• St Peter's;
  • Gianlorenzo Bernini;
  • Sagrada Família;
  • Antoni Gaudí;
  • Eladio Dieste;
  • Atlántida Church;
  • Pier Luigi Nervi;
  • Palazzetto dello Sport;
  • Eero Saarinen;
  • JFK;
  • Dulles;
  • form-generation;
  • John Frazer;
  • Karl Chu;
  • spatial logic;
  • ‘Pre-rationalisation’, Zaha Hadid Architects, Galaxy SOHO, Beijing;
  • Skidmore, Owings & Merrill (SOM);
  • Foster + Partners;
  • Kohn Pedersen Fox (KPF);
  • Wilkinson Eyre Architects;
  • Gehry Partners;
  • developable surface (CGauss = 0);
  • Maya;
  • constructive solid geometry (CSG);
  • ‘co-rationalisation’, CATIA system;
  • user-defined artificial intelligence;
  • ‘best fit’ implementation;
  • Wangjing SOHO project;
  • panel generation VB script;
  • Rhino;
  • City Life in Milan;
  • building information modelling (BIM)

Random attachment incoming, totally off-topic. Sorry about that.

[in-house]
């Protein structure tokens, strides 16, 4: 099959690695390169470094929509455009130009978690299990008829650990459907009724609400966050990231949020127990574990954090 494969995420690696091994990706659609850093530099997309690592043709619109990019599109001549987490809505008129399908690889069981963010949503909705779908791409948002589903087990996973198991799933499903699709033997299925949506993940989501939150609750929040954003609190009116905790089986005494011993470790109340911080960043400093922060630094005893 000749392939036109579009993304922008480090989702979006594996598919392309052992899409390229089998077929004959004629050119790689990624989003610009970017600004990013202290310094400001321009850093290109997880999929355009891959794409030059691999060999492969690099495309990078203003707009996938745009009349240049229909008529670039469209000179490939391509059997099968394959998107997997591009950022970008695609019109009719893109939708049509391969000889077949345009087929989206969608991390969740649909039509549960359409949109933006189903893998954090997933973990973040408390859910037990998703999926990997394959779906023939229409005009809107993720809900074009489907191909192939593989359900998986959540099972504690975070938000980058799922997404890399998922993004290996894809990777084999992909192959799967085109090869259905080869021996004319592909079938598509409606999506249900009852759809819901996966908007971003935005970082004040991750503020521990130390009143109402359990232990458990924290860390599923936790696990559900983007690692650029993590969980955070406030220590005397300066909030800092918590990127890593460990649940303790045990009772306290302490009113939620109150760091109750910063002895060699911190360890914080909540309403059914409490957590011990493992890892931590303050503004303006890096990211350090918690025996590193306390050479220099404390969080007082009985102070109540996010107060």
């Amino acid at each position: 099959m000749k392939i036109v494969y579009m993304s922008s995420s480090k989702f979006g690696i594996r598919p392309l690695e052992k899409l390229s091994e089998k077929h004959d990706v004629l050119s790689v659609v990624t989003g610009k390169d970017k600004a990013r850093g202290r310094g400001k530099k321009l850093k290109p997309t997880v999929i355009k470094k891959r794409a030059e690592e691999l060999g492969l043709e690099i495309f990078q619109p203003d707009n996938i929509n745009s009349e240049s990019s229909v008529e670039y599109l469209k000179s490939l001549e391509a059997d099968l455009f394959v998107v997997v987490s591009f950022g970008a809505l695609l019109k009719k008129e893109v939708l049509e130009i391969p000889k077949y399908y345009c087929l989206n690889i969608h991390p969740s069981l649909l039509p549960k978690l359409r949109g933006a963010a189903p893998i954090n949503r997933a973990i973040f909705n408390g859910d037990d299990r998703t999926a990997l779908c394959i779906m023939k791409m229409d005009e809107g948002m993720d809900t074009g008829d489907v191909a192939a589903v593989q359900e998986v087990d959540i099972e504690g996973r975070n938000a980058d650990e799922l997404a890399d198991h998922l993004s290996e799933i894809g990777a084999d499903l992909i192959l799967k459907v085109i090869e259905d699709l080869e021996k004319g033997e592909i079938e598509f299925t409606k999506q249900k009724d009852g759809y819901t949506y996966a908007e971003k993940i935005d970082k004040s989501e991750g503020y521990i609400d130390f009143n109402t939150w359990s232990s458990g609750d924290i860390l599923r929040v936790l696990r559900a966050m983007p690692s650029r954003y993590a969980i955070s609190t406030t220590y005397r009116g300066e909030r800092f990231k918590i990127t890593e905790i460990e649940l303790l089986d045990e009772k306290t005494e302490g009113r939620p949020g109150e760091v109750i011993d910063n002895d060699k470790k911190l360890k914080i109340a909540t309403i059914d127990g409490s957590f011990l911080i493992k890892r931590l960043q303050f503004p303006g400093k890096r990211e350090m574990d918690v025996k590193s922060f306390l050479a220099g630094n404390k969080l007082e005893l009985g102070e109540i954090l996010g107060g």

Free-form geometric designs make use of continuously differentiated components that exist within a multidimensional envelope of material performance, fabrication capabilities, logistics and cost. In this article, Cristiano Ceccato explains how geometric form-rationalisation and analysis of constructability at the functional as well as the computational level form the basis for achieving advanced designs in terms of articulation of material through mass-customised industrial production. Taking examples from the current work of Zaha Hadid Architects (ZHA), he presents a necessarily evolving framework of computational design and associated practice of architecture that is attempting to close the gaps between computational design, digitally controlled manufacturing and evolving mechanisms of contemporary construction and project delivery. Copyright © 2012 John Wiley & Sons, Ltd.